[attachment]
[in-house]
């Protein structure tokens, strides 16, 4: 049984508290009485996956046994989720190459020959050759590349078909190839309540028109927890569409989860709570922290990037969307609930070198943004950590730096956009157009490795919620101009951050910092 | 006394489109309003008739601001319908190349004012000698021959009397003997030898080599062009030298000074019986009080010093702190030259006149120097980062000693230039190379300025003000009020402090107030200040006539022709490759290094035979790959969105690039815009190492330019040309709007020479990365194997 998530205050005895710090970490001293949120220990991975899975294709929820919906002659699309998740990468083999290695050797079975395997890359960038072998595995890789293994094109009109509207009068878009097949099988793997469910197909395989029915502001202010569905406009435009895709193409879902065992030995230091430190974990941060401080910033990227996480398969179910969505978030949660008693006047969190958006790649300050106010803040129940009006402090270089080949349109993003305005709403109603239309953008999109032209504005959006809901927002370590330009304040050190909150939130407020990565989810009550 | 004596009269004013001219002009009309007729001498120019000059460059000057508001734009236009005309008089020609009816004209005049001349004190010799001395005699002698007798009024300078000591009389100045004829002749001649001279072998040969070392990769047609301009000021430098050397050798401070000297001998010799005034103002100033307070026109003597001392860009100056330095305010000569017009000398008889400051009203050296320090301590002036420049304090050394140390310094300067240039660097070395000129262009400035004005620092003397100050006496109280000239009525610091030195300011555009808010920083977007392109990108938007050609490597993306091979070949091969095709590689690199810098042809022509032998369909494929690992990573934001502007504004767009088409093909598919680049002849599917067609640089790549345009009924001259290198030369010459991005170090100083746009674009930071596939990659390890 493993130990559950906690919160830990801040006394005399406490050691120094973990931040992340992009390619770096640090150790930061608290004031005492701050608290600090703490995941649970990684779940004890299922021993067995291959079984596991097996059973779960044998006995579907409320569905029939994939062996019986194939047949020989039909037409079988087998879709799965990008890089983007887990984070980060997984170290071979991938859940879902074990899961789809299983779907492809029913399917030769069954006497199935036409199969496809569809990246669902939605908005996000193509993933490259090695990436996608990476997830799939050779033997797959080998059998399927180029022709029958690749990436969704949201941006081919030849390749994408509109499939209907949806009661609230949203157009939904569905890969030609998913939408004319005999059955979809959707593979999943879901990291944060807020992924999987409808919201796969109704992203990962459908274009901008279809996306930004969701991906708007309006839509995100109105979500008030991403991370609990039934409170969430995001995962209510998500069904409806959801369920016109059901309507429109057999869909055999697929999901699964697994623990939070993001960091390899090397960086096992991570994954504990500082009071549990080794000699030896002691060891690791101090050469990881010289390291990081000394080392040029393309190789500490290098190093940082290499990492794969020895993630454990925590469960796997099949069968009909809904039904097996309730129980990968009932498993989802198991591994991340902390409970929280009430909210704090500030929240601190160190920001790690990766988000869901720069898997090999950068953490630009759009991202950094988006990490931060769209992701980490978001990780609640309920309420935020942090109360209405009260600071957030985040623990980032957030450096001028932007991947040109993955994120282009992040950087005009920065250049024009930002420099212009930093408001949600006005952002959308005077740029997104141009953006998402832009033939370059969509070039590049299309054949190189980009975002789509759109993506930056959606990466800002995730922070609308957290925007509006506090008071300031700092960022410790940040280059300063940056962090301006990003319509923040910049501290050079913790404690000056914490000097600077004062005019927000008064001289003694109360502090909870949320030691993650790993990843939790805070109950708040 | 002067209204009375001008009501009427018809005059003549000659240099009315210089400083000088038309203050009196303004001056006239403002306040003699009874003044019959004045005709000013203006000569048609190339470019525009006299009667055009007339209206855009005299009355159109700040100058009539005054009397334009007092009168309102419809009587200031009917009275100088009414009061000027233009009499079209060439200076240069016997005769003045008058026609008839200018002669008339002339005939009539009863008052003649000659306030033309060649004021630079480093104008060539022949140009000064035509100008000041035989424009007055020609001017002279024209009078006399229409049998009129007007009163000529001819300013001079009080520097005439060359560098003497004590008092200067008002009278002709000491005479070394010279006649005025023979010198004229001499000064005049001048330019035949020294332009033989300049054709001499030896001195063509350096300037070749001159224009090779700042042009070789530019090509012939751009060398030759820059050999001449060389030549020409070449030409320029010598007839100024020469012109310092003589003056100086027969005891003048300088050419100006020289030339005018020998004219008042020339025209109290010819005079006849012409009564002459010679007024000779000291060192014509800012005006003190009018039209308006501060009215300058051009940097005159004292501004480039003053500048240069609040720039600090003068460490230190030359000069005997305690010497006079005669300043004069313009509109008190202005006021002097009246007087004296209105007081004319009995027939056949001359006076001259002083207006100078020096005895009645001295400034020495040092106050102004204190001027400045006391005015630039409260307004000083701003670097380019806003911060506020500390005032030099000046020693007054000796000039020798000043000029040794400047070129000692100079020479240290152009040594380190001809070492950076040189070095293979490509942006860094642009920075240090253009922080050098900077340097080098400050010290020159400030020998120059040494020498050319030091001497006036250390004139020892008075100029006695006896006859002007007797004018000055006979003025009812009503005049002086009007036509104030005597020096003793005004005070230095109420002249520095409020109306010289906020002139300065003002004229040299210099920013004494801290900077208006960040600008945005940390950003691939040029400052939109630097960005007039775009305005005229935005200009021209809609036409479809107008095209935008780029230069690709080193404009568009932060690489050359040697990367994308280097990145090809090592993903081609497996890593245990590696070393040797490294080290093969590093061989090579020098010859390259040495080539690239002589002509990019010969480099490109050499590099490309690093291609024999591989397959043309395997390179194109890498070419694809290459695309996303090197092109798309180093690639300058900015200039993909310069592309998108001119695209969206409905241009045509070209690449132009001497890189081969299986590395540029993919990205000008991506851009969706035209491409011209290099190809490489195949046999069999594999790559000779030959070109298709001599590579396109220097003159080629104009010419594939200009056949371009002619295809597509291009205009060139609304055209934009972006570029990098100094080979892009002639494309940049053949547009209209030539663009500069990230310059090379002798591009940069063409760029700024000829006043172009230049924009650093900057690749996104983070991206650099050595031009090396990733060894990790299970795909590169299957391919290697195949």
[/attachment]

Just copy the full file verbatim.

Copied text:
[in-house]
């Protein structure tokens, strides 16, 4: 049984508290009485996956046994989720190459020959050759590349078909190839309540028109927890569409989860709570922290990037969307609930070198943004950590730096956009157009490795919620101009951050910092 | 006394489109309003008739601001319908190349004012000698021959009397003997030898080599062009030298000074019986009080010093702190030259006149120097980062000693230039190379300025003000009020402090107030200040006539022709490759290094035979790959969105690039815009190492330019040309709007020479990365194997 998530205050005895710090970490001293949120220990991975899975294709929820919906002659699309998740990468083999290695050797079975395997890359960038072998595995890789293994094109009109509207009068878009097949099988793997469910197909395989029915502001202010569905406009435009895709193409879902065992030995230091430190974990941060401080910033990227996480398969179910969505978030949660008693006047969190958006790649300050106010803040129940009006402090270089080949349109993003305005709403109603239309953008999109032209504005959006809901927002370590330009304040050190909150939130407020990565989810009550 | 004596009269004013001219002009009309007729001498120019000059460059000057508001734009236009005309008089020609009816004209005049001349004190010799001395005699002698007798009024300078000591009389100045004829002749001649001279072998040969070392990769047609301009000021430098050397050798401070000297001998010799005034103002100033307070026109003597001392860009100056330095305010000569017009000398008889400051009203050296320090301590002036420049304090050394140390310094300067240039660097070395000129262009400035004005620092003397100050006496109280000239009525610091030195300011555009808010920083977007392109990108938007050609490597993306091979070949091969095709590689690199810098042809022509032998369909494929690992990573934001502007504004767009088409093909598919680049002849599917067609640089790549345009009924001259290198030369010459991005170090100083746009674009930071596939990659390890 493993130990559950906690919160830990801040006394005399406490050691120094973990931040992340992009390619770096640090150790930061608290004031005492701050608290600090703490995941649970990684779940004890299922021993067995291959079984596991097996059973779960044998006995579907409320569905029939994939062996019986194939047949020989039909037409079988087998879709799965990008890089983007887990984070980060997984170290071979991938859940879902074990899961789809299983779907492809029913399917030769069954006497199935036409199969496809569809990246669902939605908005996000193509993933490259090695990436996608990476997830799939050779033997797959080998059998399927180029022709029958690749990436969704949201941006081919030849390749994408509109499939209907949806009661609230949203157009939904569905890969030609998913939408004319005999059955979809959707593979999943879901990291944060807020992924999987409808919201796969109704992203990962459908274009901008279809996306930004969701991906708007309006839509995100109105979500008030991403991370609990039934409170969430995001995962209510998500069904409806959801369920016109059901309507429109057999869909055999697929999901699964697994623990939070993001960091390899090397960086096992991570994954504990500082009071549990080794000699030896002691060891690791101090050469990881010289390291990081000394080392040029393309190789500490290098190093940082290499990492794969020895993630454990925590469960796997099949069968009909809904039904097996309730129980990968009932498993989802198991591994991340902390409970929280009430909210704090500030929240601190160190920001790690990766988000869901720069898997090999950068953490630009759009991202950094988006990490931060769209992701980490978001990780609640309920309420935020942090109360209405009260600071957030985040623990980032957030450096001028932007991947040109993955994120282009992040950087005009920065250049024009930002420099212009930093408001949600006005952002959308005077740029997104141009953006998402832009033939370059969509070039590049299309054949190189980009975002789509759109993506930056959606990466800002995730922070609308957290925007509006506090008071300031700092960022410790940040280059300063940056962090301006990003319509923040910049501290050079913790404690000056914490000097600077004062005019927000008064001289003694109360502090909870949320030691993650790993990843939790805070109950708040 | 002067209204009375001008009501009427018809005059003549000659240099009315210089400083000088038309203050009196303004001056006239403002306040003699009874003044019959004045005709000013203006000569048609190339470019525009006299009667055009007339209206855009005299009355159109700040100058009539005054009397334009007092009168309102419809009587200031009917009275100088009414009061000027233009009499079209060439200076240069016997005769003045008058026609008839200018002669008339002339005939009539009863008052003649000659306030033309060649004021630079480093104008060539022949140009000064035509100008000041035989424009007055020609001017002279024209009078006399229409049998009129007007009163000529001819300013001079009080520097005439060359560098003497004590008092200067008002009278002709000491005479070394010279006649005025023979010198004229001499000064005049001048330019035949020294332009033989300049054709001499030896001195063509350096300037070749001159224009090779700042042009070789530019090509012939751009060398030759820059050999001449060389030549020409070449030409320029010598007839100024020469012109310092003589003056100086027969005891003048300088050419100006020289030339005018020998004219008042020339025209109290010819005079006849012409009564002459010679007024000779000291060192014509800012005006003190009018039209308006501060009215300058051009940097005159004292501004480039003053500048240069609040720039600090003068460490230190030359000069005997305690010497006079005669300043004069313009509109008190202005006021002097009246007087004296209105007081004319009995027939056949001359006076001259002083207006100078020096005895009645001295400034020495040092106050102004204190001027400045006391005015630039409260307004000083701003670097380019806003911060506020500390005032030099000046020693007054000796000039020798000043000029040794400047070129000692100079020479240290152009040594380190001809070492950076040189070095293979490509942006860094642009920075240090253009922080050098900077340097080098400050010290020159400030020998120059040494020498050319030091001497006036250390004139020892008075100029006695006896006859002007007797004018000055006979003025009812009503005049002086009007036509104030005597020096003793005004005070230095109420002249520095409020109306010289906020002139300065003002004229040299210099920013004494801290900077208006960040600008945005940390950003691939040029400052939109630097960005007039775009305005005229935005200009021209809609036409479809107008095209935008780029230069690709080193404009568009932060690489050359040697990367994308280097990145090809090592993903081609497996890593245990590696070393040797490294080290093969590093061989090579020098010859390259040495080539690239002589002509990019010969480099490109050499590099490309690093291609024999591989397959043309395997390179194109890498070419694809290459695309996303090197092109798309180093690639300058900015200039993909310069592309998108001119695209969206409905241009045509070209690449132009001497890189081969299986590395540029993919990205000008991506851009969706035209491409011209290099190809490489195949046999069999594999790559000779030959070109298709001599590579396109220097003159080629104009010419594939200009056949371009002619295809597509291009205009060139609304055209934009972006570029990098100094080979892009002639494309940049053949547009209209030539663009500069990230310059090379002798591009940069063409760029700024000829006043172009230049924009650093900057690749996104983070991206650099050595031009090396990733060894990790299970795909590169299957391919290697195949």